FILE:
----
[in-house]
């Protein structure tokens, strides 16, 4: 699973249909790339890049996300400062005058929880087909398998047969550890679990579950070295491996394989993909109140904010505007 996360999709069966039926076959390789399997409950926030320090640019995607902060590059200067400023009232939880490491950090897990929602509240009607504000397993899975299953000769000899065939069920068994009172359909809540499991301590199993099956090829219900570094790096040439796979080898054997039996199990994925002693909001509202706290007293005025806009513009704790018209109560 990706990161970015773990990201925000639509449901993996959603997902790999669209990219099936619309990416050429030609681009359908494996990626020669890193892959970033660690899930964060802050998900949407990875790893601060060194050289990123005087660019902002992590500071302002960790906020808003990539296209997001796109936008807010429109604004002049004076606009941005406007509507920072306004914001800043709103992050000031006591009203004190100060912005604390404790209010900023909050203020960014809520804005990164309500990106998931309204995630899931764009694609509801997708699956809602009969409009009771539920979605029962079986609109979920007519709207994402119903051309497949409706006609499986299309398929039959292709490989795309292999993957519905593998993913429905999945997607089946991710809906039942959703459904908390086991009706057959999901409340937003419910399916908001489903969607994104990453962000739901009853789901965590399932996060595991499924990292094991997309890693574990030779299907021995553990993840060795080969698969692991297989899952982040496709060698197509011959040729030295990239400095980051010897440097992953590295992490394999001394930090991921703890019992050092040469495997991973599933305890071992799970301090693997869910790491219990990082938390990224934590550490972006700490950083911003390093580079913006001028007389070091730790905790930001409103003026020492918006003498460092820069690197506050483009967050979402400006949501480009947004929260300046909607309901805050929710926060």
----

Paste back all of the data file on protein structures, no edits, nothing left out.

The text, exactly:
[in-house]
């Protein structure tokens, strides 16, 4: 699973249909790339890049996300400062005058929880087909398998047969550890679990579950070295491996394989993909109140904010505007 996360999709069966039926076959390789399997409950926030320090640019995607902060590059200067400023009232939880490491950090897990929602509240009607504000397993899975299953000769000899065939069920068994009172359909809540499991301590199993099956090829219900570094790096040439796979080898054997039996199990994925002693909001509202706290007293005025806009513009704790018209109560 990706990161970015773990990201925000639509449901993996959603997902790999669209990219099936619309990416050429030609681009359908494996990626020669890193892959970033660690899930964060802050998900949407990875790893601060060194050289990123005087660019902002992590500071302002960790906020808003990539296209997001796109936008807010429109604004002049004076606009941005406007509507920072306004914001800043709103992050000031006591009203004190100060912005604390404790209010900023909050203020960014809520804005990164309500990106998931309204995630899931764009694609509801997708699956809602009969409009009771539920979605029962079986609109979920007519709207994402119903051309497949409706006609499986299309398929039959292709490989795309292999993957519905593998993913429905999945997607089946991710809906039942959703459904908390086991009706057959999901409340937003419910399916908001489903969607994104990453962000739901009853789901965590399932996060595991499924990292094991997309890693574990030779299907021995553990993840060795080969698969692991297989899952982040496709060698197509011959040729030295990239400095980051010897440097992953590295992490394999001394930090991921703890019992050092040469495997991973599933305890071992799970301090693997869910790491219990990082938390990224934590550490972006700490950083911003390093580079913006001028007389070091730790905790930001409103003026020492918006003498460092820069690197506050483009967050979402400006949501480009947004929260300046909607309901805050929710926060």